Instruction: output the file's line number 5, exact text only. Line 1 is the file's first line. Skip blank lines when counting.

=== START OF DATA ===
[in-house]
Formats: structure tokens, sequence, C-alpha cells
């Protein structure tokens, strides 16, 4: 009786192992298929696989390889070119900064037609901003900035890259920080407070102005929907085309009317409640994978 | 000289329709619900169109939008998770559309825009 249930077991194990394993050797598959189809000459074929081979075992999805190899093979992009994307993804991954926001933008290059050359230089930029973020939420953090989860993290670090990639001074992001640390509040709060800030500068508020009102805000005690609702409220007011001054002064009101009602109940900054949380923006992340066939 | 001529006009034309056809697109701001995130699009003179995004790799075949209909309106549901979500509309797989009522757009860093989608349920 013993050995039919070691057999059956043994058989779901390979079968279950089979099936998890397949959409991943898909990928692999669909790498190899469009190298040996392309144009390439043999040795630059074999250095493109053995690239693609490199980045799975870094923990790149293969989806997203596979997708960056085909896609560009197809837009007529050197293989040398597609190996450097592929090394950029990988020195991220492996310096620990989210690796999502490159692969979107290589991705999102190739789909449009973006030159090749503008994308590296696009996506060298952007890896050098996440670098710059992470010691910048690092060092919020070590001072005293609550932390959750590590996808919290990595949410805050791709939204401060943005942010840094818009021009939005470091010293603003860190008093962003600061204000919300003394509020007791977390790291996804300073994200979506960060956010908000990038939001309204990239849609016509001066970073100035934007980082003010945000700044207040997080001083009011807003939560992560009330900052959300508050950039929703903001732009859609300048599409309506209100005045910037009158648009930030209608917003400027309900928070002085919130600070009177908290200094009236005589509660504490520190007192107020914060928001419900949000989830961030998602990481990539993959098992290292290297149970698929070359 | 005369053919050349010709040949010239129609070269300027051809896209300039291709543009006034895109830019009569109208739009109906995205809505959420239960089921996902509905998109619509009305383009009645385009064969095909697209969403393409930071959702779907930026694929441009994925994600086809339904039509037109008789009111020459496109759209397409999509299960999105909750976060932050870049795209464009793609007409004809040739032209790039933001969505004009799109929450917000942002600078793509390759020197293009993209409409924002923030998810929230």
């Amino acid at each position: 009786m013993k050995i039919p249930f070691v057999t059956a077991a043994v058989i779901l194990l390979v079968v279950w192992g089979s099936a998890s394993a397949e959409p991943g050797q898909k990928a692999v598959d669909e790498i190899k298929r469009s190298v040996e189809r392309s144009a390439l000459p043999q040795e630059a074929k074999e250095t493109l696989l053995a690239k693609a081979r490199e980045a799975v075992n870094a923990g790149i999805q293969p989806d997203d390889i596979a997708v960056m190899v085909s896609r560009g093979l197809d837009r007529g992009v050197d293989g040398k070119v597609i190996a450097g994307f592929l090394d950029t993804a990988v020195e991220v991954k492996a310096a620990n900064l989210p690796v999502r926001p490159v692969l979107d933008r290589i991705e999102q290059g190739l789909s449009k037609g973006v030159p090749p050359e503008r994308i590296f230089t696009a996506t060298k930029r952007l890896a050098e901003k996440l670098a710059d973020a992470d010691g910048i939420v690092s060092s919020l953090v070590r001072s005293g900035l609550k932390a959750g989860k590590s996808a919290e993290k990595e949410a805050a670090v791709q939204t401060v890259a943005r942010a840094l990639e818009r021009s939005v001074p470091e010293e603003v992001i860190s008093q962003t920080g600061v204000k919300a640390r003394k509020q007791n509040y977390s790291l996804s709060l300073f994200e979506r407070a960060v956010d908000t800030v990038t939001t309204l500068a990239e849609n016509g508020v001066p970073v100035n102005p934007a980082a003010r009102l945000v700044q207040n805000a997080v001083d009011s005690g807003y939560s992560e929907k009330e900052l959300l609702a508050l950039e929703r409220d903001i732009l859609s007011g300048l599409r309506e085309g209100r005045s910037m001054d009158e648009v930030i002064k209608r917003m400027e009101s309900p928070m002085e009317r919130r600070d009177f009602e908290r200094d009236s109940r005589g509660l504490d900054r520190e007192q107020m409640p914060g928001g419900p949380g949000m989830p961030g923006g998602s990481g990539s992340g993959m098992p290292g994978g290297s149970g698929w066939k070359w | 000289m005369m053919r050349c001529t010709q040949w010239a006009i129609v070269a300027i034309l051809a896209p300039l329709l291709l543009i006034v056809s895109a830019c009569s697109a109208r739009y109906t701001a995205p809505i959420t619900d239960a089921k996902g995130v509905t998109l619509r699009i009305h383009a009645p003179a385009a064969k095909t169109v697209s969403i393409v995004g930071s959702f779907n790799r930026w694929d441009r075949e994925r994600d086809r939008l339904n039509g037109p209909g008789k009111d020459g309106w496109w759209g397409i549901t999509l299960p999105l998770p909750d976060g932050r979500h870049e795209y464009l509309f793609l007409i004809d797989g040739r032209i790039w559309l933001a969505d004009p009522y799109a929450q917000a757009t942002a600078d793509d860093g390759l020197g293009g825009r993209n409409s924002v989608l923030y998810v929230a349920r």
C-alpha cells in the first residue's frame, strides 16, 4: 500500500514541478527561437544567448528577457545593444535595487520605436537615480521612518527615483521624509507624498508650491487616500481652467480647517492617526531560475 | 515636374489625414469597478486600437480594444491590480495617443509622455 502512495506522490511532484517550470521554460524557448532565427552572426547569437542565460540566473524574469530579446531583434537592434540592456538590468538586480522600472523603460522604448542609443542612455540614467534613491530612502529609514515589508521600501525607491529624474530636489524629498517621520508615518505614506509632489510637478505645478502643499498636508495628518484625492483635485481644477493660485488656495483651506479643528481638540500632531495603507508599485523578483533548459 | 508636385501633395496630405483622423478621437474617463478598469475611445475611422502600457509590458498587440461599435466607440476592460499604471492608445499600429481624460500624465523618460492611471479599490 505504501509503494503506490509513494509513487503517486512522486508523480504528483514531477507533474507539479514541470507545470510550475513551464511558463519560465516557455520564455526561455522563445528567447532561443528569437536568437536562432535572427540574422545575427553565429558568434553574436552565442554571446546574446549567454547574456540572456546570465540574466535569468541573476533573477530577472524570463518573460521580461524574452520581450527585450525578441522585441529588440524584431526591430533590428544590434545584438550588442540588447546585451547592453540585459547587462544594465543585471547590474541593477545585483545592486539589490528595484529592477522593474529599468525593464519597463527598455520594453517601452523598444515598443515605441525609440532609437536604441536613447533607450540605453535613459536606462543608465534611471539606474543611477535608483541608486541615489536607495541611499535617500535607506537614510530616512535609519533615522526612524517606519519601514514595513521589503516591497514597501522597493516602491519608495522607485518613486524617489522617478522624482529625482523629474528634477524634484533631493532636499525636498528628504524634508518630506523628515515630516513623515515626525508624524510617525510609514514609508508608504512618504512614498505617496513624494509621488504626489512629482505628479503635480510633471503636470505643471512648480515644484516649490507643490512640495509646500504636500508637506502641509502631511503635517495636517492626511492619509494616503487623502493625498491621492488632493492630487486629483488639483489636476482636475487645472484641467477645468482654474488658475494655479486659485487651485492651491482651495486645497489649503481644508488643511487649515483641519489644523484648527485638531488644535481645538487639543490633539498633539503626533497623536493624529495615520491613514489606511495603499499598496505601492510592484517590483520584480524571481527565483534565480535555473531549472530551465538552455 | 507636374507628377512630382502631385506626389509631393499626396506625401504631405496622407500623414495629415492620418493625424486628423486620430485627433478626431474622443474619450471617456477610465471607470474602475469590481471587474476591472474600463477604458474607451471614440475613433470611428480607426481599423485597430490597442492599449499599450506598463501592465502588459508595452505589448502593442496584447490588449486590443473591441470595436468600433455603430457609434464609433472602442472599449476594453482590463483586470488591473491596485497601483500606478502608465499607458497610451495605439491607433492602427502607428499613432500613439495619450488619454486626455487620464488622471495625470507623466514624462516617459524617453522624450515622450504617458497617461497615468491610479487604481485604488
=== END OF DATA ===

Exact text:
C-alpha cells in the first residue's frame, strides 16, 4: 500500500514541478527561437544567448528577457545593444535595487520605436537615480521612518527615483521624509507624498508650491487616500481652467480647517492617526531560475 | 515636374489625414469597478486600437480594444491590480495617443509622455 502512495506522490511532484517550470521554460524557448532565427552572426547569437542565460540566473524574469530579446531583434537592434540592456538590468538586480522600472523603460522604448542609443542612455540614467534613491530612502529609514515589508521600501525607491529624474530636489524629498517621520508615518505614506509632489510637478505645478502643499498636508495628518484625492483635485481644477493660485488656495483651506479643528481638540500632531495603507508599485523578483533548459 | 508636385501633395496630405483622423478621437474617463478598469475611445475611422502600457509590458498587440461599435466607440476592460499604471492608445499600429481624460500624465523618460492611471479599490 505504501509503494503506490509513494509513487503517486512522486508523480504528483514531477507533474507539479514541470507545470510550475513551464511558463519560465516557455520564455526561455522563445528567447532561443528569437536568437536562432535572427540574422545575427553565429558568434553574436552565442554571446546574446549567454547574456540572456546570465540574466535569468541573476533573477530577472524570463518573460521580461524574452520581450527585450525578441522585441529588440524584431526591430533590428544590434545584438550588442540588447546585451547592453540585459547587462544594465543585471547590474541593477545585483545592486539589490528595484529592477522593474529599468525593464519597463527598455520594453517601452523598444515598443515605441525609440532609437536604441536613447533607450540605453535613459536606462543608465534611471539606474543611477535608483541608486541615489536607495541611499535617500535607506537614510530616512535609519533615522526612524517606519519601514514595513521589503516591497514597501522597493516602491519608495522607485518613486524617489522617478522624482529625482523629474528634477524634484533631493532636499525636498528628504524634508518630506523628515515630516513623515515626525508624524510617525510609514514609508508608504512618504512614498505617496513624494509621488504626489512629482505628479503635480510633471503636470505643471512648480515644484516649490507643490512640495509646500504636500508637506502641509502631511503635517495636517492626511492619509494616503487623502493625498491621492488632493492630487486629483488639483489636476482636475487645472484641467477645468482654474488658475494655479486659485487651485492651491482651495486645497489649503481644508488643511487649515483641519489644523484648527485638531488644535481645538487639543490633539498633539503626533497623536493624529495615520491613514489606511495603499499598496505601492510592484517590483520584480524571481527565483534565480535555473531549472530551465538552455 | 507636374507628377512630382502631385506626389509631393499626396506625401504631405496622407500623414495629415492620418493625424486628423486620430485627433478626431474622443474619450471617456477610465471607470474602475469590481471587474476591472474600463477604458474607451471614440475613433470611428480607426481599423485597430490597442492599449499599450506598463501592465502588459508595452505589448502593442496584447490588449486590443473591441470595436468600433455603430457609434464609433472602442472599449476594453482590463483586470488591473491596485497601483500606478502608465499607458497610451495605439491607433492602427502607428499613432500613439495619450488619454486626455487620464488622471495625470507623466514624462516617459524617453522624450515622450504617458497617461497615468491610479487604481485604488